From a Stranger in the O’Hare Boarding Lounge,
“You Think You Know How …
They say when a United Airlines employee dies, his soul doesn’t go straight to heaven – it changes through Chicago. Isaac Kenton doesn’t work for United, but he sometimes feels like he spends enough time changing planes at O’Hare to qualify for an Illinois driver’s license.
You meet all kinds at the airport – tall, short, thin, fat, old, young – so it takes a lot to stand out from the crowd in the food court. But Ike could see that this one guy was different. Standing ramrod-straight, with a salt-and-pepper crew cut, the man had “retired military” written all over him. Amid all the craziness, he was cool, calm, and clearly in command – not just of himself, but, it seemed, of the situation. He wasn’t the tallest guy in the place, yet he seemed to be surveying the whole scene from above.
A seat materialized next to Ike, and the man swooped down – glided, really – and took it. As he drank his water and ate his veggie wrap, Ike sat, eating a hot dog he really didn’t want, and scanned his boss’s latest off-the-wall e-mail.
Usually, his boss’s messages were about critical things like new business card designs and the like, and Ike tended to brush them off. But he didn’t have that luxury this time. Ike Kenton’s boss had met some guy on the golf course … agreed to take over his inventory … and wanted Ike to run the sales operation – while still doing his current job!
“Are you @*^&-ing kidding me?” Ike said to himself – and watched as his neigbor’s gulp of water shot out his nose as he laughed and coughed. Seems Ike didn’t say it to himself after all.
“Oh my God, I am SO sorry – I didn’t realize I’d said that out loud,” Ike explained, as he started to offer the man some napkins to clean up. But he’d already done so. In fact, he looked as if nothing had happened at all. What was this guy, Scotch-guarded?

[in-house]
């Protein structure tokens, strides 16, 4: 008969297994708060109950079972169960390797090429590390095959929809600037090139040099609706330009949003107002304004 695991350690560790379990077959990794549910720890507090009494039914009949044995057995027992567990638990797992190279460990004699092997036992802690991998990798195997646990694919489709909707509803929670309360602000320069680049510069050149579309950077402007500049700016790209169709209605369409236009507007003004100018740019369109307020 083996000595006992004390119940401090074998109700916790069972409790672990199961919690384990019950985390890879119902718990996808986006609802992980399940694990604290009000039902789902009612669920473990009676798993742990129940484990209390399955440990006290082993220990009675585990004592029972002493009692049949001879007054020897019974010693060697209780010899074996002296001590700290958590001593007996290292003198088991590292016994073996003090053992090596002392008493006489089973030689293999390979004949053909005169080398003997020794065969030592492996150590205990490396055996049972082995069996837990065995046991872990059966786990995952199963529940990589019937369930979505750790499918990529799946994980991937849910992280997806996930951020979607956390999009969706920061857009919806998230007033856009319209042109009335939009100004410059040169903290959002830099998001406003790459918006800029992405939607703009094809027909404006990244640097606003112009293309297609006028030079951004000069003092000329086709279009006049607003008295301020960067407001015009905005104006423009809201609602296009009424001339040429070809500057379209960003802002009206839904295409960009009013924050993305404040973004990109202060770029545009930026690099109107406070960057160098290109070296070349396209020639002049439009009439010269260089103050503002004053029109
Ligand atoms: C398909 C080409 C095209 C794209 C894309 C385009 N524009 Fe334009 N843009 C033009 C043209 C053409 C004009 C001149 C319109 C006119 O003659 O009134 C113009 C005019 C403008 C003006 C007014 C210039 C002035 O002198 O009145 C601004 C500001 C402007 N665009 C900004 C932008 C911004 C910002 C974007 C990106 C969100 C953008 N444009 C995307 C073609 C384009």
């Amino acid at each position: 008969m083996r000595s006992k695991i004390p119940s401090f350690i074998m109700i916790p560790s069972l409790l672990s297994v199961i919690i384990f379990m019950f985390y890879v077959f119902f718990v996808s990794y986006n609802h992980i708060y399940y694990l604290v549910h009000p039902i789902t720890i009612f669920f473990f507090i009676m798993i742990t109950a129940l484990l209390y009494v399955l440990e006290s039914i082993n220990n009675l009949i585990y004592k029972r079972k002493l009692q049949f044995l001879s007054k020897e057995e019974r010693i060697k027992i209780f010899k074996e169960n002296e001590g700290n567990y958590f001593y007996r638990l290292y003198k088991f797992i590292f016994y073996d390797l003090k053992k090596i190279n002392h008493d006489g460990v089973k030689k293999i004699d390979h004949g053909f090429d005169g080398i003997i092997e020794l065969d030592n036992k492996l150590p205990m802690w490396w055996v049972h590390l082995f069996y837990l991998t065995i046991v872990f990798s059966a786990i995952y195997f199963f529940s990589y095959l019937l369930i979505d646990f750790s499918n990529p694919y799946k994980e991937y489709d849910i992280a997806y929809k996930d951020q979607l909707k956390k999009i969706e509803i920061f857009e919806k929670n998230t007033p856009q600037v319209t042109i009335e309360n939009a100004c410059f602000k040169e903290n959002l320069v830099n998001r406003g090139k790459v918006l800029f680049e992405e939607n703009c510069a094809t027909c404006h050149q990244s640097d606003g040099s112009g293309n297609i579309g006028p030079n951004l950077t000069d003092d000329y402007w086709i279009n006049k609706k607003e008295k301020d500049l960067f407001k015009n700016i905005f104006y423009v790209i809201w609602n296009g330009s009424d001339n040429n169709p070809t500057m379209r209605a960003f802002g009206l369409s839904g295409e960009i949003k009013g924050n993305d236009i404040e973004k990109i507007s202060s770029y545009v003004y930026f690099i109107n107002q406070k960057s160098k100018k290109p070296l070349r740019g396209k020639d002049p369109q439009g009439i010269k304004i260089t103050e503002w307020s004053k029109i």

“No problem, son,” he replied in a gravelly voice. “Bad news?”
“Just my stupid boss,” Ike informed him. “He’s got this wild-hair idea about a whole new line of business that’s going to bog him down for hours every week, and he’s pulling me, and probably my whole department, down with him.”
“Hmmm,” the man mused. “I’m guessing your boss was never in the military.”
“Not as far as I know. What makes you say that?”
“When I was in the service, I had a captain who always made sure we were mission-centered – paying attention ONLY to our prime objective. He’d say to us, “You may think you know how to do your job, and you may be right. But even if you think you know how, do you know how to think?’”
Ike blinked. Too many time zones seemed to be fogging his brain. The man pulled out a book from his briefcase, and flopped it down next to Ike’s laptop. The title – three simple words – put everything together for him.
Business is War.
“It’s all in there,” he said with a smile.
As it turned out, Mike Martin was on Ike’s flight back to Washington, where he worked as a management consultant. Sure enough, Mike had honed his management and leadership skills in the Air Force, where he’d flown F-14 Tomcats. It was there, he told Ike as they waited to board the flight to Dulles, that he’d learned how important it was not just to think you know how, but to know how to think.
Mike was in business class, Ike in coach. Mike handed over his copy of Business is War to Ike. “Here, check this out on the flight,” he said. “I’ll get it from you when we get off the plane.”
Ike stowed his bag, sat down, fastened his seat belt, and tore into Business is War. In reading it, he discovered that the best executives think and act like history’s greatest generals. They plan like great generals ... communicate like great generals ... and lead like great generals.